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Stressed Woman Screaming At Laptop Across Angry Man Shouting At Mobile Phone Exchanging With Clutter Of Negative Thoughts

This post was originally published in 2018. As we head into even greater division, I feel the message bears repeating.


Some days I feel discouraged by being human. While we have great capacity for good, we seem to have endless capacity to hate deeply and profoundly. We all hate, and that unfortunately includes me and you. And no matter how many lessons history offers us, we have not eradicated the most egregious forms of hate – terrorism and genocide.

I believe that all human beings must consistently be in touch with their ability to love, but also the ease with which we can submit to hate. No one is immune to this possibility, but we can prevent it. One of the most important aspects of this awareness is the study of prior example.

Two of the world’s most tragic events were the Holocaust and the Rwandan genocide of 1994. While these complex events cannot be summarized or boiled down to one cause, they do share two frightening traits.

First, while both events were led by a hateful leader or government, many of the perpetrators of the killings were good people who ended up committing unspeakable crimes. Studies are filled with countless personal histories of people who prior to the genocides had been living decent lives, helping their neighbors, and raising their children. Those same people ended up participating in mass killings, torture, and other heinous acts. And most terrifying of all, many perpetrators of both of these tragedies killed their friends, spouses, and relatives.

How could this happen?

As author Sally Kohn writes, “Such mass atrocities can happen only because many fundamentally decent human beings participate and many other decent people fail to intervene. When we take that in, we realize that genocide is terrifying not only because it happened to them but because it could also happen to us – and that we could just as easily be the victims or the perpetrators.”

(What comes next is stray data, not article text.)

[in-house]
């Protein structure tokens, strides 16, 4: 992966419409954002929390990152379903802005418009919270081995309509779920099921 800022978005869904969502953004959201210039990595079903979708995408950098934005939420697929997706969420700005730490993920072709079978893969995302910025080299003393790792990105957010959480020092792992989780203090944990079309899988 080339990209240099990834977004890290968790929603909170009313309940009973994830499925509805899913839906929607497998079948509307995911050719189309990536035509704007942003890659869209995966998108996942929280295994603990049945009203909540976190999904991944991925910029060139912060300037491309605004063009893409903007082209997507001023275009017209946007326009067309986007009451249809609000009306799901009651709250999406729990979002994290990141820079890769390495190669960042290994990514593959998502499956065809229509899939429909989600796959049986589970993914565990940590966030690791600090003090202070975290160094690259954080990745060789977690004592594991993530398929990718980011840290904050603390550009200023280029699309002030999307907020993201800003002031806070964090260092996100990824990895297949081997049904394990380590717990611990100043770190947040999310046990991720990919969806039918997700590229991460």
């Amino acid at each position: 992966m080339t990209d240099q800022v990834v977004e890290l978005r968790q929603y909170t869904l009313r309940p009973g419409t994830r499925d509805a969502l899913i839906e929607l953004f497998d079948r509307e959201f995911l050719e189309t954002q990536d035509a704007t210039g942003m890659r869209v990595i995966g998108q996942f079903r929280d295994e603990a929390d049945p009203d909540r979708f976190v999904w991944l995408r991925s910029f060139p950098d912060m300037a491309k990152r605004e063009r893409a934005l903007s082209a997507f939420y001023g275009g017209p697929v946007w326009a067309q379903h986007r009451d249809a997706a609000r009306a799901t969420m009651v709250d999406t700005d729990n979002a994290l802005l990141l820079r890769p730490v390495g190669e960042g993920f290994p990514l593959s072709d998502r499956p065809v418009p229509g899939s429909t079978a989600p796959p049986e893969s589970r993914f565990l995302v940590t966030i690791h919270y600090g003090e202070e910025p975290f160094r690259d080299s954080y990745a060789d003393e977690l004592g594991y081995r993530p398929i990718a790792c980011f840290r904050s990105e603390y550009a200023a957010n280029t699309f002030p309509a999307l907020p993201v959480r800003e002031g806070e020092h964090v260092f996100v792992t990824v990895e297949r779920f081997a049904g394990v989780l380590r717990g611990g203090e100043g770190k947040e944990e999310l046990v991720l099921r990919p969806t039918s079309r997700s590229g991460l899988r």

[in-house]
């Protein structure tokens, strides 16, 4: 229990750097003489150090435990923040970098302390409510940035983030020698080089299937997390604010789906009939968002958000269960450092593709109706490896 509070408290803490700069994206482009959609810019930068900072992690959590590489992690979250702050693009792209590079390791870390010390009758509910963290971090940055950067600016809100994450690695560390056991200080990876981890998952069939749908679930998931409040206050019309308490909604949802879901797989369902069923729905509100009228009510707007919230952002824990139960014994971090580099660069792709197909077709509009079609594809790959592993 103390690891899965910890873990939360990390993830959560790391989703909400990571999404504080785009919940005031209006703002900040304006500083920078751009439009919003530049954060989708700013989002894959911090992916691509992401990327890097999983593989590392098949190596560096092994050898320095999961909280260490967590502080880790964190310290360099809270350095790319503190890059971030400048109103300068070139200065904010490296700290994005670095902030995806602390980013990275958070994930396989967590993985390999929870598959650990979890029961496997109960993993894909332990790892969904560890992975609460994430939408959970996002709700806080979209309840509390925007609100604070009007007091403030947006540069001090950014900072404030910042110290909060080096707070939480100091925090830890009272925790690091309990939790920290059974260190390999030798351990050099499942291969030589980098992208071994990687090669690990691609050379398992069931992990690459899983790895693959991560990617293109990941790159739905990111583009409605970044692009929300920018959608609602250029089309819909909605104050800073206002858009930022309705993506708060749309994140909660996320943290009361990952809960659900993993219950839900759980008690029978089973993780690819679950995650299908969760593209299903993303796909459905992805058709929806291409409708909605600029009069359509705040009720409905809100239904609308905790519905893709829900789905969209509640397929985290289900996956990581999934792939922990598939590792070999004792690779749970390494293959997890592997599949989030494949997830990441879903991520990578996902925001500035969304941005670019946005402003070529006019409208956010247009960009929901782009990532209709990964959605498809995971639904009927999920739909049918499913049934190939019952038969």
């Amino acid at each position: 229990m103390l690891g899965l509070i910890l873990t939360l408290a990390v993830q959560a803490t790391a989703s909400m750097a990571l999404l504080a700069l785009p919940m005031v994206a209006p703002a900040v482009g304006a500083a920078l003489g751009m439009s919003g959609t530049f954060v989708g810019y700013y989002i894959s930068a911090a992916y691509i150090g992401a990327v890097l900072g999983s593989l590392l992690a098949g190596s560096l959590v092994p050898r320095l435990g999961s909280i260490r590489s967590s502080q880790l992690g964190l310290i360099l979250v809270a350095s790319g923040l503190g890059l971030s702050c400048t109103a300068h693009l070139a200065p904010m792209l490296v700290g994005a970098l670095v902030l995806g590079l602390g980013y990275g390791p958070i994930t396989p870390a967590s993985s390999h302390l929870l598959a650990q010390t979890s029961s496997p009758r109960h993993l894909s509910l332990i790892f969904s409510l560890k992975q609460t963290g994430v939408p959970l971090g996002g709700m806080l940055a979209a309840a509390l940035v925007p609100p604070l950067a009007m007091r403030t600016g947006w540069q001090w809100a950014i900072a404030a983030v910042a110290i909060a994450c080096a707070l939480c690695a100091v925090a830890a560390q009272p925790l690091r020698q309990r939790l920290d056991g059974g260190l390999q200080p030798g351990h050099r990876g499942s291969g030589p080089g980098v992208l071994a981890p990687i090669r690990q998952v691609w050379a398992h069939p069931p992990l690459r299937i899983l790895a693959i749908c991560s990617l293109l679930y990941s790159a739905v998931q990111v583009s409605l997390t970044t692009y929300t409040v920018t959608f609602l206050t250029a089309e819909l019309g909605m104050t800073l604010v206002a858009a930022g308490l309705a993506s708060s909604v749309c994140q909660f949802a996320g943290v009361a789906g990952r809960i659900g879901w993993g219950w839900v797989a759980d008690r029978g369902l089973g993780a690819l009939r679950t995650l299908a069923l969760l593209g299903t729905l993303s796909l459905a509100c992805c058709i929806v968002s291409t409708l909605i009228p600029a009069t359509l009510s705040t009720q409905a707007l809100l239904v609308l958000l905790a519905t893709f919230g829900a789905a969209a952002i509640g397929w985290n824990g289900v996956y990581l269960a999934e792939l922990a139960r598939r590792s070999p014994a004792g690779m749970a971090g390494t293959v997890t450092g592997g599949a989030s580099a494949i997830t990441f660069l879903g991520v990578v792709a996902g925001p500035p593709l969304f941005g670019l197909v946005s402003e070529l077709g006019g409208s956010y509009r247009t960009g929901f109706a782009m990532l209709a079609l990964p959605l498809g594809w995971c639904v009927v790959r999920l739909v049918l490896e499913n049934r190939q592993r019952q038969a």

The second trait that the Holocaust and the Rwandan genocide have in common is the normalization of behavior that had previously been considered inconceivable. Genocides do not come out of thin air. They are the result of several slow-growing factors including propaganda, the dehumanization of specific groups, and the loosening of societal restraint on violence.

Over time, during both of these events and many others throughout history, people were slowly conditioned to accept and even condone what they had thought wrong their whole lives. Many studies and experiments from all over the world have confirmed these tendencies as common to almost all human beings. While there are courageous resisters in every genocide, research shows they are a small number compared to those who were complicit.

Why am I sharing this with you? This may be old news to you, or perhaps not. But as I research the causes and cases of hate, I am reminded of my responsibility to check hate in myself.

As human beings, we do have it within us to shift our capacity to compassion and civility, but only if we are aware of the potential in all of us for their opposite.

What can you do? I will be presenting more strategies in future blogs, but here are a few seeds for thought:

  • When you vehemently disagree with someone, stand firm but try not to lash out. As author P.M. Forni says, “It is possible to be civil and true to one’s beliefs at the same time. The issue is not whether to stand firm or compromise, but how to express our firmness.”
  • Raise your awareness of the words “they” and “them” in your thoughts and expressions. The object is not to stop saying those words, but to ask yourself who “they” are. Our brains automatically place people into in-groups and out-groups, and then trigger circuitry away from out-groups. But with a pause and a thought before we act on “us and them,” we may be able to shift this seed of hate to a more appropriate response.
  • Be willing to see hate in yourself, even in small ways including partisan incivility, demeaning someone from a particular group, or stereotyping. We need not feel shame at this hate, but see it as a human trait which can grow destructively without awareness.
  • Seek out different points of view and news from multiple sources. Fact-check articles before spreading them on social medial.

How do you check hate in yourself? How do you deal with hate in others? We welcome your comments.

While hate is a difficult subject to discuss and to face in ourselves, we must continue to do so. Our future depends on it.

Vicki Flier Hudson

Vicki Flier Hudson

Vicki Flier Hudson, Chief Collaboration Officer for Highroad Global Services, Inc. inspires people to leverage the full power of differences. She has helped countless large-sized corporations establish successful operations across the globe and build bridges across cultures, distance, and time.

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